"If you want to build a ship, don’t drum up people to collect wood and don’t assign them tasks and work, but rather teach them to long for the endless immensity of the sea."
- Antoine de Saint-Exupery
Hire people who can not only manage themselves but can even manage you.
You're going to laugh, and I'll probably lose 90% of readers here :) But for full disclosure: I've just now gotten around to reading 7 habits by Stephen Covey. There's actually some good stuff in there. Yeah, yeah, yeah. Mission statements, win-win, Synergy! :) yada yada yada.
But I've recently been working on speed reading, and upgraded my reading speed by 3-4X. So now I can pick up books and get a lot more value out of them, because their verbosity and redundancy isn't slowing me down or wasting my time. (I'll share some speed reading tips soon.)
Anyways, Covey has a good bit in there about him teaching his 7 year old son to take care of the lawn. He basically helped show him how and then gave his kid some basic guidelines. Here's part of the conversation with his kid, Covey begins:
"So you boss yourself. Now, guess who your helper is."
"I am," I said. "You boss me."
"That's right. But my time to help is limited. Sometimes I'm away. But when I'm here, you tell me how I can help. I'll do anything you want me to do"
Everyone's trying to figure out how to keep their employees motivated. So many of my friends and family express that the dread in their workplace is palpable. It's the economy, it's the weather, it's something. So I can't help notice the questions folks ask about hiring, or motivating their employees, or how to get them kick started again "to be innovative" :)
I've found the best "motivation" is to treat your employees like the smart adults they are. They become demotivated when they are treated like worker bees. Not every company feels they have the luxury to treat their employees this way, but look at the successes at 3M, Google, Facebook, 37signals, where they give tons of freedom to employees to invent their own projects.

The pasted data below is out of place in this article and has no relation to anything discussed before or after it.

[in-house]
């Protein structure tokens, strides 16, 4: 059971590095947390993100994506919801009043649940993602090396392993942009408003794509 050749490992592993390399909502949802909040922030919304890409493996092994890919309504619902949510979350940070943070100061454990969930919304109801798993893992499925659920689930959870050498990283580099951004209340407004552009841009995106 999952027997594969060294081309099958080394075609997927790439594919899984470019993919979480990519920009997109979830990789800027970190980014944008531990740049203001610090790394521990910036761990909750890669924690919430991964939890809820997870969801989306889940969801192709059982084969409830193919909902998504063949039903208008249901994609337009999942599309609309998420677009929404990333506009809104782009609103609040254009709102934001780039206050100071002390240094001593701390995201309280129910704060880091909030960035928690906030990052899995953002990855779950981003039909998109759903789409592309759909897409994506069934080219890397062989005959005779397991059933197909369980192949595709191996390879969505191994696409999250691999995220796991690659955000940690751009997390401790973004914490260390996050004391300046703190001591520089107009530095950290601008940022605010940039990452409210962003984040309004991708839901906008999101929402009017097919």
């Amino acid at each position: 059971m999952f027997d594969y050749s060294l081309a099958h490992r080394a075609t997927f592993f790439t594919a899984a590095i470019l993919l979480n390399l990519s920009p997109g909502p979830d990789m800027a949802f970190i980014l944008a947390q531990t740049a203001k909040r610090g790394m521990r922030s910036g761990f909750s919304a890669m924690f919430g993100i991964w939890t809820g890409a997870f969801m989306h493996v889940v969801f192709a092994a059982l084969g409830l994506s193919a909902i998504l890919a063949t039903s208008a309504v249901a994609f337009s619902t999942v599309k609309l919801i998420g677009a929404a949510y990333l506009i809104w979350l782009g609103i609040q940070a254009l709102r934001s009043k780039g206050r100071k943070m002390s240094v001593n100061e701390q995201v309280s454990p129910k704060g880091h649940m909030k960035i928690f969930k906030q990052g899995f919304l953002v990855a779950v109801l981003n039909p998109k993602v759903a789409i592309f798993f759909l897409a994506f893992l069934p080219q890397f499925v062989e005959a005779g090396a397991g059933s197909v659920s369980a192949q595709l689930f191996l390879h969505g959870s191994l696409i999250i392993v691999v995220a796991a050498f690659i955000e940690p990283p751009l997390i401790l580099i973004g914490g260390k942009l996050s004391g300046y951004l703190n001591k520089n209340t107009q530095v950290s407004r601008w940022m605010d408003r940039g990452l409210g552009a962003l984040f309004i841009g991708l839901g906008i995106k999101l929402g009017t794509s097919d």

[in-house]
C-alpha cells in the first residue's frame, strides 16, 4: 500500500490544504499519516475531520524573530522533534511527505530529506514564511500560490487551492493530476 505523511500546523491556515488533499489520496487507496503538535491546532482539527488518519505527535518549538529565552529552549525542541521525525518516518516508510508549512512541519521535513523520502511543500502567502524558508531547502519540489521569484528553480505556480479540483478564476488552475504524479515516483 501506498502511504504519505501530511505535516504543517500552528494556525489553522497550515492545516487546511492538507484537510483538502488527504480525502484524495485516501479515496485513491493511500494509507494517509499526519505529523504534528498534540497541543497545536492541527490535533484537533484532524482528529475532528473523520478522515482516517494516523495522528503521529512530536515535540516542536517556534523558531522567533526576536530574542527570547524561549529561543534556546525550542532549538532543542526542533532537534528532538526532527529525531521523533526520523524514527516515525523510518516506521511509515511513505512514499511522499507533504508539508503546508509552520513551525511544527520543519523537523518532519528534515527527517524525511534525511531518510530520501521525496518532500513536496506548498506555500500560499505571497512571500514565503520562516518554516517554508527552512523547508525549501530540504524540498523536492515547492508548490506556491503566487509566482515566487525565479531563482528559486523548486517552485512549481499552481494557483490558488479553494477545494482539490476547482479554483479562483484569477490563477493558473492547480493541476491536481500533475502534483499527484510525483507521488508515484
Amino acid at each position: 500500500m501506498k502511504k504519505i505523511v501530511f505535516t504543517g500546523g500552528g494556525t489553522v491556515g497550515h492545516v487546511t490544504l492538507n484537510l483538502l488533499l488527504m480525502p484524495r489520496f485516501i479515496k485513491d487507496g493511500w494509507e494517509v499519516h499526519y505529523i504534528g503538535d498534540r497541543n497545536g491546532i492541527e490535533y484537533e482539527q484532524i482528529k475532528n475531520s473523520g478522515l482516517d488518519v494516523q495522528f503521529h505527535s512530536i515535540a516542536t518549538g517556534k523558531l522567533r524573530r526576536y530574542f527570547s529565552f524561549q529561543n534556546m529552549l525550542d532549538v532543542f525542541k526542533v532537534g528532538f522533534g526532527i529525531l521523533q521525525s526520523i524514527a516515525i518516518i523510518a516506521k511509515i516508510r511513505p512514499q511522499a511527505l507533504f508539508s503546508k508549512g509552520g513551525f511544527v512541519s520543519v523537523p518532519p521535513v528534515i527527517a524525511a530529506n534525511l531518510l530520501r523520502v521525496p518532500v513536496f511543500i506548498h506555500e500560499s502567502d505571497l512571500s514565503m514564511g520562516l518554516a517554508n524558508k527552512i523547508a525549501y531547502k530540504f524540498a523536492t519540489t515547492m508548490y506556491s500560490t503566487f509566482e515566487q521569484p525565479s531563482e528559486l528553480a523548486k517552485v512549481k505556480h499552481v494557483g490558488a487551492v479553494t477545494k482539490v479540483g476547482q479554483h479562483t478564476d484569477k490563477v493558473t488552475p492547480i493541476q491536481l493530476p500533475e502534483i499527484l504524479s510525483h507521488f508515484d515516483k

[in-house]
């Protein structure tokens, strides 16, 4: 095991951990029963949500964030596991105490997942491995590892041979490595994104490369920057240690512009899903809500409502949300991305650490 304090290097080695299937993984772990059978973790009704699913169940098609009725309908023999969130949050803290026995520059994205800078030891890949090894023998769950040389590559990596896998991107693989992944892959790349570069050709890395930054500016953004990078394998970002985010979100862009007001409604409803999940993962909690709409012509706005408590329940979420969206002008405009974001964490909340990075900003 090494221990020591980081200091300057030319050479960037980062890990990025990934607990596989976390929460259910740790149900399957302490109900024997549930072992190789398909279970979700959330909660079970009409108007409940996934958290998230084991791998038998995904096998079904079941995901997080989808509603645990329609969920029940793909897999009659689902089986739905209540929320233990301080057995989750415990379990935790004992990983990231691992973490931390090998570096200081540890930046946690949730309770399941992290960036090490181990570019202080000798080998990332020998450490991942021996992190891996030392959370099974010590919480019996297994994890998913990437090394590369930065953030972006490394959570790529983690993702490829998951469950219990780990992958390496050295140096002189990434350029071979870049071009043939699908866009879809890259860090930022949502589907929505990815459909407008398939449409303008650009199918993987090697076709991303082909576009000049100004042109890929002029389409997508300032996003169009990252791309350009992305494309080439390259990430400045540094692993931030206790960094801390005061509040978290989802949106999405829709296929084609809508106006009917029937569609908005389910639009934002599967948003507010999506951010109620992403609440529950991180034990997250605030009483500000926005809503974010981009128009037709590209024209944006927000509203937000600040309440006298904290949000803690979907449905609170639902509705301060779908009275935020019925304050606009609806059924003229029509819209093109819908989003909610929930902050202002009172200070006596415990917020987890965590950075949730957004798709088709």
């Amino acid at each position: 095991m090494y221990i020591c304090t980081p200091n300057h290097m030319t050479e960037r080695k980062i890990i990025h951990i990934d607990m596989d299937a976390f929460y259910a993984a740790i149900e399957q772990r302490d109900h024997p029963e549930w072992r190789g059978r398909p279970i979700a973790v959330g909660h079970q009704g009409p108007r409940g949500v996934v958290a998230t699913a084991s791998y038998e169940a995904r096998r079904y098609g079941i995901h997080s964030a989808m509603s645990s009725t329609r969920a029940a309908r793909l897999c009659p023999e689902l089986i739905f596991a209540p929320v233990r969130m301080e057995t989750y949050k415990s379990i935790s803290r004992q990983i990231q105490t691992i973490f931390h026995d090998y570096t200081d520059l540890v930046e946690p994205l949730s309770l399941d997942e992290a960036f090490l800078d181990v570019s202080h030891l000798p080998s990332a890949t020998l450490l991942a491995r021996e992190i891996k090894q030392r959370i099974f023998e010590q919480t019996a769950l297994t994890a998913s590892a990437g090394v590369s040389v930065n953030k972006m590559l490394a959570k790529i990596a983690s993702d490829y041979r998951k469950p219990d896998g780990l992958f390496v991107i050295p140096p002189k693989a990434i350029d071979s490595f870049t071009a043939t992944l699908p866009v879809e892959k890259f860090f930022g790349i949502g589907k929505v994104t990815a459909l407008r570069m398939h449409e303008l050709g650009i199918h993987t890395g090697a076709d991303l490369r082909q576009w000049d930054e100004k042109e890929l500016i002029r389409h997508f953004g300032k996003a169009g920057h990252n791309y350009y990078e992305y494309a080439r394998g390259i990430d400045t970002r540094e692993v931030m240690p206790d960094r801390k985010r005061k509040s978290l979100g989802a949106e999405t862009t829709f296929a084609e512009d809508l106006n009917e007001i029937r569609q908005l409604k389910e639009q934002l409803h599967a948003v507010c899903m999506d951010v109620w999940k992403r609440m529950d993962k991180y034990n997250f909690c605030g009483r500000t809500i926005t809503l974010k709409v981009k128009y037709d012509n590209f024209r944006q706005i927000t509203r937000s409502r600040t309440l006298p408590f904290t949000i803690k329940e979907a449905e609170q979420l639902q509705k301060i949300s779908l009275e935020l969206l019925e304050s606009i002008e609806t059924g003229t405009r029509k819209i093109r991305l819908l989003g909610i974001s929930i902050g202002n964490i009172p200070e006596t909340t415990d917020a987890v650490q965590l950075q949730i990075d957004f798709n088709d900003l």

Make sure your employees have some guidelines about where you want to go. Then go ask them what they want to and should work on. Maybe it can't be 100% of the time type of project, but you might be able to give them a good chunk of time to work on it. There's nothing more motivating than when they become their own bosses and start creating or just doing what needs to get done like a human being naturally does.
I make a habit of constantly asking - what do you think we should be working on?, what kind of technologies would you like to be working with?, and then we make an effort to try out those projects. I never had that kind of opportunity in my 7 years of working for other people, and I hated almost every minute of it.
I love it when folks I manage assign me tickets. "I added this feature we were talking about, can you take a look at it to see if it does what it should do?" or "I saw an issue and made the following change... can you double check it before I release it?" or "I'm thinking this new feature might really help people do..." This helps me manage my time by putting these things in the queue by priority and allows employees to move onto the next thing instead of waiting around for feedback.
Let me know what I need to do to help you.
Too many companies just want their employees to work like drones. If you want your employees to feel like drones, just keep feeding them tickets in the ticket system without opportunity for input.
Find people who can boss you around.
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